I’m coming to the end of a 25 year career as a police officer; the past 15 years have been spent in homicide investigations of one sort or another and cold-case homicides have been my area of expertise for the past decade. It’s hard to say goodbye to a career that has been both challenging and rewarding. More importantly, it’s hard to walk away from a job that has been refining my skills as an investigator. It’s one thing to have been an investigator; it’s another thing to continue to work as an investigator. That’s why I am determined to stay active and help detectives and prosecutors investigate cold-cases across the county. Today I am reading a case synopsis provided by the District Attorney in an effort to provide some needed insight (if I am able) to a local law enforcement agency. It’s perfect reading on my flight to Kentucky for an event at the University of Kentucky at Lexington.
Even though I have learned a lot from my years investigating difficult cases, it’s important to continue to examine crimes to “stay in the game”. While investigative theories, principles and approaches have been critical to my success, I can’t call myself an investigator if I’m not actually involved in investigations! And at this point in my life, I’m simply not willing to stop calling myself an investigator. As I transition into the world of professional Christian Case Making (Apologetics), I’ve come to realize that there are many people who think deeply about how we ought to reach the lost and less time actually employing the principles they advance. In fact, some of us get easily sidetracked into philosophical and theoretical discussions that actually distract us from reaching the world around us.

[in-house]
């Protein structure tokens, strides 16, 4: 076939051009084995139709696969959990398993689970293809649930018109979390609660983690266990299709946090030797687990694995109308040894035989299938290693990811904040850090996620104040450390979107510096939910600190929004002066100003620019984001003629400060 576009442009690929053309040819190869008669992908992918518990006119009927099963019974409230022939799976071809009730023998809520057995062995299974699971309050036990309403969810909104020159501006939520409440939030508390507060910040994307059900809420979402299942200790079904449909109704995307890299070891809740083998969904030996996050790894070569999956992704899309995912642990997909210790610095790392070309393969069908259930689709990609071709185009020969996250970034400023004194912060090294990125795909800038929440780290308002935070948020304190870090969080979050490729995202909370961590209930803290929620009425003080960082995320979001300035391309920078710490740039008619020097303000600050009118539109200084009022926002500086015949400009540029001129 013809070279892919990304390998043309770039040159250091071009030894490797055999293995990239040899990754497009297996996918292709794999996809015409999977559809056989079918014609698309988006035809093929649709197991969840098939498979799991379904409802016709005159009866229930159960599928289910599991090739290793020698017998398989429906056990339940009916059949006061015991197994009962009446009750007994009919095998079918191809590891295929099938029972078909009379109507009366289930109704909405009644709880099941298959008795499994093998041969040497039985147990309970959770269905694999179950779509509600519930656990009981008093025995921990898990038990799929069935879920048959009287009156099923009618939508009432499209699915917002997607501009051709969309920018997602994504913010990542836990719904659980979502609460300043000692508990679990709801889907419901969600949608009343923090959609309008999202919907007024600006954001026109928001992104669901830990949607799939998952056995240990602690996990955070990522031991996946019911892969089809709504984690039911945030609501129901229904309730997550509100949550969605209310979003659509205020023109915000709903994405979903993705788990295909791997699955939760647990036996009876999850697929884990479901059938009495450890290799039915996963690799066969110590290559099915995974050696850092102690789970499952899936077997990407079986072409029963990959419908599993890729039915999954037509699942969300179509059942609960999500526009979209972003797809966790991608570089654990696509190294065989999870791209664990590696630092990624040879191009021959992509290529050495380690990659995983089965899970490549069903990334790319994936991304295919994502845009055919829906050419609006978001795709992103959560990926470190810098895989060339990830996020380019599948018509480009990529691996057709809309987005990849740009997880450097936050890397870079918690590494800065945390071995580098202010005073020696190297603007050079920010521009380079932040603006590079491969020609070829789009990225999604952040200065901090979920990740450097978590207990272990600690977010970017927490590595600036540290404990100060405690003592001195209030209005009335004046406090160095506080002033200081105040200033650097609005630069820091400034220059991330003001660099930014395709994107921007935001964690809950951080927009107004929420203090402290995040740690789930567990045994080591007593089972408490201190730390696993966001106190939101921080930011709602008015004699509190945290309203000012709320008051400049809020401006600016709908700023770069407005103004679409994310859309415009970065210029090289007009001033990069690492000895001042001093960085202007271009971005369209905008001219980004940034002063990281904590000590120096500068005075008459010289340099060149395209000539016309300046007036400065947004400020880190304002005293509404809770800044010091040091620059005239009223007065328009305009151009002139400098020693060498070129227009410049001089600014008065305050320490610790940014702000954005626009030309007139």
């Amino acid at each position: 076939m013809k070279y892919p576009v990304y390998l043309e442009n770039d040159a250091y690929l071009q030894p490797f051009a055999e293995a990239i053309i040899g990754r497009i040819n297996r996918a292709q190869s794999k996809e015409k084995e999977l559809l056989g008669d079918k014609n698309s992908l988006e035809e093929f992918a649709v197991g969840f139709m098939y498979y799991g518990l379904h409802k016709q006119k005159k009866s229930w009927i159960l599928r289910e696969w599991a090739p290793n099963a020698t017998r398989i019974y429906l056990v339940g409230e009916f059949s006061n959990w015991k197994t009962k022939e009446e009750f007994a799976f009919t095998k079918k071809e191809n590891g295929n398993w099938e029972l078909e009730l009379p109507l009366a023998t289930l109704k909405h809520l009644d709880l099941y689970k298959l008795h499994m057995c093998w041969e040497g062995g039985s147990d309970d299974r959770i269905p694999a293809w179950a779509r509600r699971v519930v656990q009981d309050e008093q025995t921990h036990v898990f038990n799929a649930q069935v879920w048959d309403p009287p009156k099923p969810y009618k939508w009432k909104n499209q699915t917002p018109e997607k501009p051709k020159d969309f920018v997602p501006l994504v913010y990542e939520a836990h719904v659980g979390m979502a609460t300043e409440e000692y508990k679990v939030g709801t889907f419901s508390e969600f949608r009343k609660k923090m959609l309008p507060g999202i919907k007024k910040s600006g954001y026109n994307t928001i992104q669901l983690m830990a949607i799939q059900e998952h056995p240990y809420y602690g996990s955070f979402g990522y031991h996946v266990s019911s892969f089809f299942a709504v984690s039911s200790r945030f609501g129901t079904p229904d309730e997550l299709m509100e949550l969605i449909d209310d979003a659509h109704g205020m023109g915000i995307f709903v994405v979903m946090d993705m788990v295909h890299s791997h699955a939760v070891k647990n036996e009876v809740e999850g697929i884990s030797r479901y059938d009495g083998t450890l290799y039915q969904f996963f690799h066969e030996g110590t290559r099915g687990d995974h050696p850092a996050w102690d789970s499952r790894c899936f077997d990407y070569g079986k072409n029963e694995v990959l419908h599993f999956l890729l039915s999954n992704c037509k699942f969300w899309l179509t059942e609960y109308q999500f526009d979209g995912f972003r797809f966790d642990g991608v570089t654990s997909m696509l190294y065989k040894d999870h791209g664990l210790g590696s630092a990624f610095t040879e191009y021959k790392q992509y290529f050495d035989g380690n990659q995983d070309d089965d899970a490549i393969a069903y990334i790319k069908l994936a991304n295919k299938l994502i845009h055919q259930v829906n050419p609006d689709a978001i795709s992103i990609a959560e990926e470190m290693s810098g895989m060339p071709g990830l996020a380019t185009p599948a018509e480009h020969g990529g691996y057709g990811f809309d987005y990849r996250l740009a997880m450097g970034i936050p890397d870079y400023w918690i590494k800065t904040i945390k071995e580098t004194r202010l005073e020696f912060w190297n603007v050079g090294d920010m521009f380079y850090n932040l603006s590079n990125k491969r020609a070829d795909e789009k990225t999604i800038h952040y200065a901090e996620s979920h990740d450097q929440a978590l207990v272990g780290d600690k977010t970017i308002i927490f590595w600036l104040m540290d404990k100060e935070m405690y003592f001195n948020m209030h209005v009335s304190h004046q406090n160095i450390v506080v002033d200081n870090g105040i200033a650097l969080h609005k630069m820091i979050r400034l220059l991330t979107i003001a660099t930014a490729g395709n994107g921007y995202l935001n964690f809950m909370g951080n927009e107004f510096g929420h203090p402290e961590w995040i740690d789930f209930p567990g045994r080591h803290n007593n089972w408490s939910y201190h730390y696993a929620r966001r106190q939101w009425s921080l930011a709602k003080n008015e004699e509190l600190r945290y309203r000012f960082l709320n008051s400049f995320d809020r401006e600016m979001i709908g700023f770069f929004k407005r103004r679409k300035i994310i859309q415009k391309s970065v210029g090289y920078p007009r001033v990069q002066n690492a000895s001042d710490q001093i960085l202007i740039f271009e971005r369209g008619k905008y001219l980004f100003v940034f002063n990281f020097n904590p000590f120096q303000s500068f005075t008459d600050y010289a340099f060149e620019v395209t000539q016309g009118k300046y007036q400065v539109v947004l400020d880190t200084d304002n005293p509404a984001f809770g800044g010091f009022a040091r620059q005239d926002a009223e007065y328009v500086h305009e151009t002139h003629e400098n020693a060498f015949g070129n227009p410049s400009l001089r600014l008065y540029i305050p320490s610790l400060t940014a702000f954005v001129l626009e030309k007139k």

I occasionally attend the California Homicide Investigators Association (CHIA) convention. Hundreds of detectives come together every year to talk about their cases, to learn from one another and to share principles that have helped them to succeed. We spend a lot of time talking to one another at these conventions, but we seldom ever actually solve any cases or make any arrests while we are there. These conventions are important, make no mistake about it, but they simply cannot replace the day to day work of investigating cases and making arrests. It’s one thing to talk to one another about how to crack cases; it’s another thing to actually to talk to the witnesses and suspects that will help us solve our cases.
My hope, as I shift the largest portion of my time and attention to the field of Christian Case Making, is that I spend less time talking about how we ought to “do apologetics” and more time actually making a case for the Christian worldview to people who need to hear the truth. Both activities are important, but we can’t call ourselves Christian Case Makers unless we are regularly engaging a lost world as Christian Case Makers.